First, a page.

I don’t dismiss the value of remakes out of hand. I don’t declare them to be the end of civilization as we know it (as some are inclined to do) or screech endlessly about Hollywood’s lack of creativity.
After all, there are numerous examples of remakes that found fresh, compelling things to say with once or even oft told material. From Martin Scorsese‘s Cape Fear to Baz Luhrmann‘s take on Romeo + Juliet to last years’ Tinker, Tailor, Soldier, Spy, successful remakes bring an unusual perspective to characters we thought we knew or become enlivened by lifting something hidden in the subtext and transporting it to the fore with purpose and storytelling urgency.
So when it was announced that Lifetime TV would remake the much-loved and admired Steel Magnolias, this time with super producers Neil Meron and Craig Zadan (Chicago, Hairspray) at the helm and an all-African-American cast (including one Tony winner and two Oscar nominees), I was curious and, dare I say, quite optimistic about what could result.
It’s not as though this simple tale, about six southern women gathering at a beauty salon to celebrate their joys and comfort each other through their sorrows, couldn’t use some freshening up. Maybe this would be the perfect vehicle to explore what it means in this day and age to be an African-American woman in the south.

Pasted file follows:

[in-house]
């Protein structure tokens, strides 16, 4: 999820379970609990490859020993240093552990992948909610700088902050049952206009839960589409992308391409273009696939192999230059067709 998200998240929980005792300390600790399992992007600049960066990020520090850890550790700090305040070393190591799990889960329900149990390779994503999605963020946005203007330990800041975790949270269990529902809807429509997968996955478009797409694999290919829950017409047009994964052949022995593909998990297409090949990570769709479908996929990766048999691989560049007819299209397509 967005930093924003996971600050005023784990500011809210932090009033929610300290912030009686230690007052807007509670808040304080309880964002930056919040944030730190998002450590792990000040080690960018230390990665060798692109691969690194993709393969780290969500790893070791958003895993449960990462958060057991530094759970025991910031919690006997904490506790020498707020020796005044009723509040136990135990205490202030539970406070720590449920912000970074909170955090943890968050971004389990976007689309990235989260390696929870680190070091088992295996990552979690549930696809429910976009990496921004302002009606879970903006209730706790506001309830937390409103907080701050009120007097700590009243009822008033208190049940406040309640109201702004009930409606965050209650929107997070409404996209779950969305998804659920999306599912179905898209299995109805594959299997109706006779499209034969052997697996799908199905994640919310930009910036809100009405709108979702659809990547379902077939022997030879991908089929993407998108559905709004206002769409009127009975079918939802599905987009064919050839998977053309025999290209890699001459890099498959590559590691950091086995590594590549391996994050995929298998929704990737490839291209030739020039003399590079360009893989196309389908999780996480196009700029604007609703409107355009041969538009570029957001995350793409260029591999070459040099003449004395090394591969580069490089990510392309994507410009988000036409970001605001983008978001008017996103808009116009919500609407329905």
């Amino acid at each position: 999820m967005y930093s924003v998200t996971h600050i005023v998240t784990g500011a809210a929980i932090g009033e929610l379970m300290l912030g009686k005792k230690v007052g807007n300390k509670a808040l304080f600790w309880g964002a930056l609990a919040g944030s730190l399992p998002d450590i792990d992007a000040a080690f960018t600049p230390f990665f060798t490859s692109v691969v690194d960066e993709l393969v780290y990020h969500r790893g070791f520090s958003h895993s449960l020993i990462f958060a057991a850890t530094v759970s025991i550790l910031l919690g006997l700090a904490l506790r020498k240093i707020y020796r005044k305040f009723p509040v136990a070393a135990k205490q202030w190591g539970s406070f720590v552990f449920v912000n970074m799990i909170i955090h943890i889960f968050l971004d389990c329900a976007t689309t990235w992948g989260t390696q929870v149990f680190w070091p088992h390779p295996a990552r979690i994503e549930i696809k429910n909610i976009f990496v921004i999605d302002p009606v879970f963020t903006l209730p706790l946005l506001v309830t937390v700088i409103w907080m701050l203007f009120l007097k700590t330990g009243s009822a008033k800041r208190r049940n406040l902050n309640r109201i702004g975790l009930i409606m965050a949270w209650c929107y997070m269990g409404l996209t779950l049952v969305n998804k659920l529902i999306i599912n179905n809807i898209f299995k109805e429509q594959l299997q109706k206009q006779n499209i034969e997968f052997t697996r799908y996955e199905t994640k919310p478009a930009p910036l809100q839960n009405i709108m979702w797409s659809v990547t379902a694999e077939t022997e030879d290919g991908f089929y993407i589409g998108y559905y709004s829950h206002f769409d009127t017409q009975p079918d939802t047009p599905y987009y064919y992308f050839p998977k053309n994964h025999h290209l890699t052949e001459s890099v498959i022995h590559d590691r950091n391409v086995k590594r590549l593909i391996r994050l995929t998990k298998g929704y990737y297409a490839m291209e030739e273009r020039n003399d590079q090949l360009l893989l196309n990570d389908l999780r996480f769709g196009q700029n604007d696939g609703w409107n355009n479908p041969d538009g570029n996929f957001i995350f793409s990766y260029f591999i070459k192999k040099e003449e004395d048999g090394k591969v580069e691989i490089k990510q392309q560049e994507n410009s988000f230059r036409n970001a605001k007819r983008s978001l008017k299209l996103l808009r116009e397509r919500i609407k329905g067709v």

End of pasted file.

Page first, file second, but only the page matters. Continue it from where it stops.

Could changing the race of these characters open up new avenues to explore in such a well-known work? Perhaps. Unfortunately, Steel Magnolias (2012) doesn’t explore any of them.
In fact, it is seems content being a near carbon-copy of the original. And after taking into consideration the rather (cough) ambitious bar that it sets for itself, I can only say that this version seems a failure of imagination, and a waste of great casting.
Instead of treating this made-for-TV film as its own beast, something that I would’ve happily emphasized had it bothered to differentiate itself from the original, I can’t help but compare it to the 1989 movie. As such, there are mild, 23-year-old spoilers in this review. So if you’ve never seen Steel Magnolias (in any form) and want to be unaware going in, you may want to stop reading now.
The rest of you know the story. M’Lynn (Queen Latifah) and her only daughter Shelby (Condola Rashad) are preparing for Shelby’s wedding to Jackson (Tory Kittles).
The planning of the event may be stressful for M’Lynn, but the idea of her daughter moving beyond her laser-like supervision alarms her to no end. Shelby is diabetic and her organ functions could be seriously compromised if Shelby and Jackson decided to have children. This marriage and her emancipation from home means that Shelby and Jackson are on their own to decide how they want to start their family, whether M’Lynn likes it or not.
Meanwhile, the unsteady and unconfident Annelle (played with the brave acting choice of near catatonia by Adepero Oduye), arrives at Truvy’s (Jill Scott) to work in her beauty salon. Soon, the spry and fun former first lady of Chikapee Parish, Clairee Belcher (Phylicia Rashad), arrives and immediately begins gossiping with Truvy about her new employee.
“I just love the idea of someone with a past.” Truvy declares.
“She can’t be more than nineteen,” counters Clairee. “She’s hasn’t had time to get herself a past.”